NEW YORK — With his new album, "Spirits Dancing in the Flesh," Carlos Santana wanted the same feeling of "oneness" experienced at the finale of the Olympic Games.
"Every four years at the Olympics, you see people from all walks of life joining hands, dancing, laughing together, crying. I wanted to do the kind of album to create that spirit every day," he said in an interview at Columbia Records, where he has been since his first album in 1969.
The first video, for "Peace on Earth . . . Mother Earth . . . Third Stone from the Sun," he said, "shows the Earth is the womb and we are the babies. Forget about national anthems, flags and passports and get into one-family consciousness. That turns me on.
"The first part of that piece was composed by John Coltrane, the second by me and the third by Jimi Hendrix.
"I met Hendrix at a concert. He mentioned about joining my band. Musically, he knew the band was embracing something different than show business, that he was being put into. We were just kids, but he knew. I think he had enough of show business. He wanted to seriously play some music."
This is the last album under his present Columbia contract, and his thoughts are full of what he wants in a new contract--the chance to advise the company about non-mainstream records.
"I don't want a big juicy contract with a lot of money," he said. "I would like to create a new branch in the company that deals with people in a different way than the predictable."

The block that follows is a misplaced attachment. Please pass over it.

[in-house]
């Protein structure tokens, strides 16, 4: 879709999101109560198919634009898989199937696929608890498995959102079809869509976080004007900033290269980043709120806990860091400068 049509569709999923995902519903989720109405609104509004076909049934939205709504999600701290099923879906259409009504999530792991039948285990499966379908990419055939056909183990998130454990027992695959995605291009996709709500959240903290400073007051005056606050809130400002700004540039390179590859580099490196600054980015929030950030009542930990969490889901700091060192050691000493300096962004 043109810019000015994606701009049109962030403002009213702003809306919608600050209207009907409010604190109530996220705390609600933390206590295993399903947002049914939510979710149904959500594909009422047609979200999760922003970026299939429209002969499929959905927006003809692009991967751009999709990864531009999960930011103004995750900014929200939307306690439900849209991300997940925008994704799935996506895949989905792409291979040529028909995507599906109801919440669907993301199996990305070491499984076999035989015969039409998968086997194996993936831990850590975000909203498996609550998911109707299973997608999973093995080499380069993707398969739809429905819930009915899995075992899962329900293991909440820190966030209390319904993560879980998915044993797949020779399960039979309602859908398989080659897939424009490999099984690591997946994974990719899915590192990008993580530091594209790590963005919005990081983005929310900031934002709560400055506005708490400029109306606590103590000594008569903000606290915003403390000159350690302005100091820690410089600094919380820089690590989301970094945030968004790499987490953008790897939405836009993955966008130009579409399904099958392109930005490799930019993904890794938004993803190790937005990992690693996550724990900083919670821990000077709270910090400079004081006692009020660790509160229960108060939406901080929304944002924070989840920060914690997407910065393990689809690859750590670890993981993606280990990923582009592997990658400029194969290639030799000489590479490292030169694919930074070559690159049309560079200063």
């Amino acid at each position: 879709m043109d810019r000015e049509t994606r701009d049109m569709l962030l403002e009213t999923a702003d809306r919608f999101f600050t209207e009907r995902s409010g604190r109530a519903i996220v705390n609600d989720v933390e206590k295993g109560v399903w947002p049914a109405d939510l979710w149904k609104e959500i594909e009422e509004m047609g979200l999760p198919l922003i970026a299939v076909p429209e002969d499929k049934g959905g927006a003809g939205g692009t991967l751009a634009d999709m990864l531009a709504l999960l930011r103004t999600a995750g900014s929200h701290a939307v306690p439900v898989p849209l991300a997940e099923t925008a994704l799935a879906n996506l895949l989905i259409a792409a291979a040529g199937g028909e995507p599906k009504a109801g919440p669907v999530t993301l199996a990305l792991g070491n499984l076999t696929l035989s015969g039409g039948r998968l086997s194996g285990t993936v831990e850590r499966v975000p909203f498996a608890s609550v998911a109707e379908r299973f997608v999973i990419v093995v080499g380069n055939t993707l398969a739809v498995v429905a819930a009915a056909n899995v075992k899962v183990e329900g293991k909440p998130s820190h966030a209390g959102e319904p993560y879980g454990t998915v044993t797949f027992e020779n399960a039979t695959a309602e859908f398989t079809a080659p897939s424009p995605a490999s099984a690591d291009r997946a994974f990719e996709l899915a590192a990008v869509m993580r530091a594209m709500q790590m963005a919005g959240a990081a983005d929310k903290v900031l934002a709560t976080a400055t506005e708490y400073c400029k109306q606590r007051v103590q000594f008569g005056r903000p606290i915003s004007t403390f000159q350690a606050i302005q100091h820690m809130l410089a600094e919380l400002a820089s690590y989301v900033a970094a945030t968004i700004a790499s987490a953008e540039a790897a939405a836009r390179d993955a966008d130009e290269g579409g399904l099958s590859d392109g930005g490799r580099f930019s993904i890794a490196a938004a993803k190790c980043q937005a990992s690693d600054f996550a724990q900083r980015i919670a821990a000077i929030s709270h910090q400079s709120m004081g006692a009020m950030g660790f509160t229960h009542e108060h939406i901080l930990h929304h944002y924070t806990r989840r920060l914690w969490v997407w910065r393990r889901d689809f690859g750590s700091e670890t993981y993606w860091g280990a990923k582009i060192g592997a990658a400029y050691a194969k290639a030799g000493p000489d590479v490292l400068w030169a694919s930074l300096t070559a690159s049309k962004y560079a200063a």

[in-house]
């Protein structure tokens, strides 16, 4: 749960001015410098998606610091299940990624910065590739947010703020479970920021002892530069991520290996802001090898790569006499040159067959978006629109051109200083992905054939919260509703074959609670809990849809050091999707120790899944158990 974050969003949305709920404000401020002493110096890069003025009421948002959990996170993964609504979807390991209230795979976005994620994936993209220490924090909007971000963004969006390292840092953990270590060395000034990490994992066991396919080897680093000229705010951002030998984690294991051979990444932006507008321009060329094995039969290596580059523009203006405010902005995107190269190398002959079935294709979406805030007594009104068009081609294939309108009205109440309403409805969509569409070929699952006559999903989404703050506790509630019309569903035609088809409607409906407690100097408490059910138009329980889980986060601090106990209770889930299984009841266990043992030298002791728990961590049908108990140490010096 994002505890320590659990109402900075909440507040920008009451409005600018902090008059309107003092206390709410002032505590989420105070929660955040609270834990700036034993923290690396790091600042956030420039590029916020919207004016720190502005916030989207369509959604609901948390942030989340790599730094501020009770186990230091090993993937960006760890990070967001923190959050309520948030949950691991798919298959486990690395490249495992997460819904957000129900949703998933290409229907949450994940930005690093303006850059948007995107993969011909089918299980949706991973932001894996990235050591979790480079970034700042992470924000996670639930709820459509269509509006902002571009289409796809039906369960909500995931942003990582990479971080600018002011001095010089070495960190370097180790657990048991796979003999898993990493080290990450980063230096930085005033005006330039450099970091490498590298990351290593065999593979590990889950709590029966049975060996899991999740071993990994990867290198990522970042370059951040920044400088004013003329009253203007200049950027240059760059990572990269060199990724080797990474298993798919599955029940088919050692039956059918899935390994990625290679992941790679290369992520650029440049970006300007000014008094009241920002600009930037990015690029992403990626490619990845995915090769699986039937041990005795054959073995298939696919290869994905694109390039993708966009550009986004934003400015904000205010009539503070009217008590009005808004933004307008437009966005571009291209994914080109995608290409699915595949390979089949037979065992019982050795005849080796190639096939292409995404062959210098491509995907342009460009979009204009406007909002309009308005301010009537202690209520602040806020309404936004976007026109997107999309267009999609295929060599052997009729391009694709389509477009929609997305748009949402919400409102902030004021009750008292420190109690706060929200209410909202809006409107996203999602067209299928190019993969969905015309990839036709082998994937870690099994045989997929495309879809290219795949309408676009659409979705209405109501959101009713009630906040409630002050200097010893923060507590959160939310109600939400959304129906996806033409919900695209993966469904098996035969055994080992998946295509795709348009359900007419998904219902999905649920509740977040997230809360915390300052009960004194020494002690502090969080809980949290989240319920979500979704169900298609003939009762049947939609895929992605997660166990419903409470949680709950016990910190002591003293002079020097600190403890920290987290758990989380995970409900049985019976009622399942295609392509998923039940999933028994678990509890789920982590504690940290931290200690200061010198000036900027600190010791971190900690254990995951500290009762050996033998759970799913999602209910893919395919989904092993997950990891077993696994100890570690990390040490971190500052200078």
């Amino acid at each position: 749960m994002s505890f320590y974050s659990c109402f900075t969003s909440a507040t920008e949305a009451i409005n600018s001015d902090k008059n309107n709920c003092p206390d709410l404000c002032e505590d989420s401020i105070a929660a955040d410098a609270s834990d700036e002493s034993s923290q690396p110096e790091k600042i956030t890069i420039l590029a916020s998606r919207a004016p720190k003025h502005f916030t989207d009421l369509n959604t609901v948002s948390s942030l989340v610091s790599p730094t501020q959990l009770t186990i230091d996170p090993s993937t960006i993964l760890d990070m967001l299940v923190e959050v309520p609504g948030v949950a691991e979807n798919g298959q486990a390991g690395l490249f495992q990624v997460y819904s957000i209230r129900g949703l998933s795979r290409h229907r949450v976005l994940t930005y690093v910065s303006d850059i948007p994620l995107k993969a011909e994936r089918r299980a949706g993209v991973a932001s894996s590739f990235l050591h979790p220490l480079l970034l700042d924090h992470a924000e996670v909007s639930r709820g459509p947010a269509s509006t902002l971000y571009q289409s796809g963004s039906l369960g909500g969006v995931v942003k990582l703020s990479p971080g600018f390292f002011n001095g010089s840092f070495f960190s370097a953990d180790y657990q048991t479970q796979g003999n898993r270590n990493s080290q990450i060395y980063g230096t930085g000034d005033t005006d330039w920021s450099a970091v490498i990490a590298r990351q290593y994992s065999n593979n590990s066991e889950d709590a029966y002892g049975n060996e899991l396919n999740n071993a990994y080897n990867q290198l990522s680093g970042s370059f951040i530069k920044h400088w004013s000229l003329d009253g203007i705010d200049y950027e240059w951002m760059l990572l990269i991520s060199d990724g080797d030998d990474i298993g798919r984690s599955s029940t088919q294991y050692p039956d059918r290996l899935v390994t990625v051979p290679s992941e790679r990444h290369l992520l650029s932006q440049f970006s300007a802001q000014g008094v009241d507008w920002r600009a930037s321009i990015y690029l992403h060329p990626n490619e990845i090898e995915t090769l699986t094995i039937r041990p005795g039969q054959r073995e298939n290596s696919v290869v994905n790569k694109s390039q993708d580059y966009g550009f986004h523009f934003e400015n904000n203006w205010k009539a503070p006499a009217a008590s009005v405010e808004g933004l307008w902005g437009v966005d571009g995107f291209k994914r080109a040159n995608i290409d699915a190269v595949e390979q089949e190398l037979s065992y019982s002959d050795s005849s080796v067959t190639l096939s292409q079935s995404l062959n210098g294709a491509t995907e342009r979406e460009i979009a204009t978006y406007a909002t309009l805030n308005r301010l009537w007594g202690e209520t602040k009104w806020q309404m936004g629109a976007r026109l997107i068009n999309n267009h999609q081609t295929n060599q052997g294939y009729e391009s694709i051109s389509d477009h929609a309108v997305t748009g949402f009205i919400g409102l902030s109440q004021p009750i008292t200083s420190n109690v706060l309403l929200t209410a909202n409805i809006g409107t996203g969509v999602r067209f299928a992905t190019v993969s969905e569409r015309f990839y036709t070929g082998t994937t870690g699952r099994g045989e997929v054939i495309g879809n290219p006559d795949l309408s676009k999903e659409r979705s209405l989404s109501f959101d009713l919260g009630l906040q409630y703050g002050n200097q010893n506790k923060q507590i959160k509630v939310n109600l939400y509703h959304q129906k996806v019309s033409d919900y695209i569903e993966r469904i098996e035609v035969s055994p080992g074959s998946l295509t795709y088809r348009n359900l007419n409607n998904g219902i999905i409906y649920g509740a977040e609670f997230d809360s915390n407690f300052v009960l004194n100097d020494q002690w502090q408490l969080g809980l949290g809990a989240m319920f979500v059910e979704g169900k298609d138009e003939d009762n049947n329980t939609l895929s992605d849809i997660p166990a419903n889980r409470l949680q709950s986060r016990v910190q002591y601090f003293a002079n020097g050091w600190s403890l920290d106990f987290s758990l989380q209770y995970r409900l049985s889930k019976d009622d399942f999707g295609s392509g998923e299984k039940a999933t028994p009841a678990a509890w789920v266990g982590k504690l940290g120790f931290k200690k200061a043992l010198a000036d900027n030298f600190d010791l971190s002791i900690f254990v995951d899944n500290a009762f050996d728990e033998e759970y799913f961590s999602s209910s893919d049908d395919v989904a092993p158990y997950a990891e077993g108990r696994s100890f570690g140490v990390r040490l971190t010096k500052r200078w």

Only college radio is open to experimenting with music programming, said the man of whom it has been declared, "He IS Latin rock."
"This company needs a branch of rebels and renegades," he said. "I want to work with them. There are a lot of bands not that predictable--the Fabulous Thunderbirds, Tracy Chapman, Bonnie Raitt, John Lee Hooker. Turn on the radio, it is very insulting. A lot of people don't want the same formula of canned soup. They want the real gumbo." Outspoken and never at a loss for words, Santana says that Columbia Records would like him to repeat "Black Magic Woman" of 1970. "They treat you as a legend and don't put your new records in the stores. Every time I go on the road for the last five years, it's been sold out. People are waiting for the new thing we're going to play."
Santana found it frustrating to take "The Healer," which he composed, and the soundtrack to "La Bamba" to Columbia and have them rejected. "La Bamba" came out on Warner Bros. and "The Healer" on Chameleon Records.
He hasn't done music for a film since "La Bamba."
"All the scripts they send me are demeaning to women. If I can't play music in front of my four sisters, Mom, wife and daughters, I won't play it. Thank God I'm in a position where I don't need to do it," Santana said.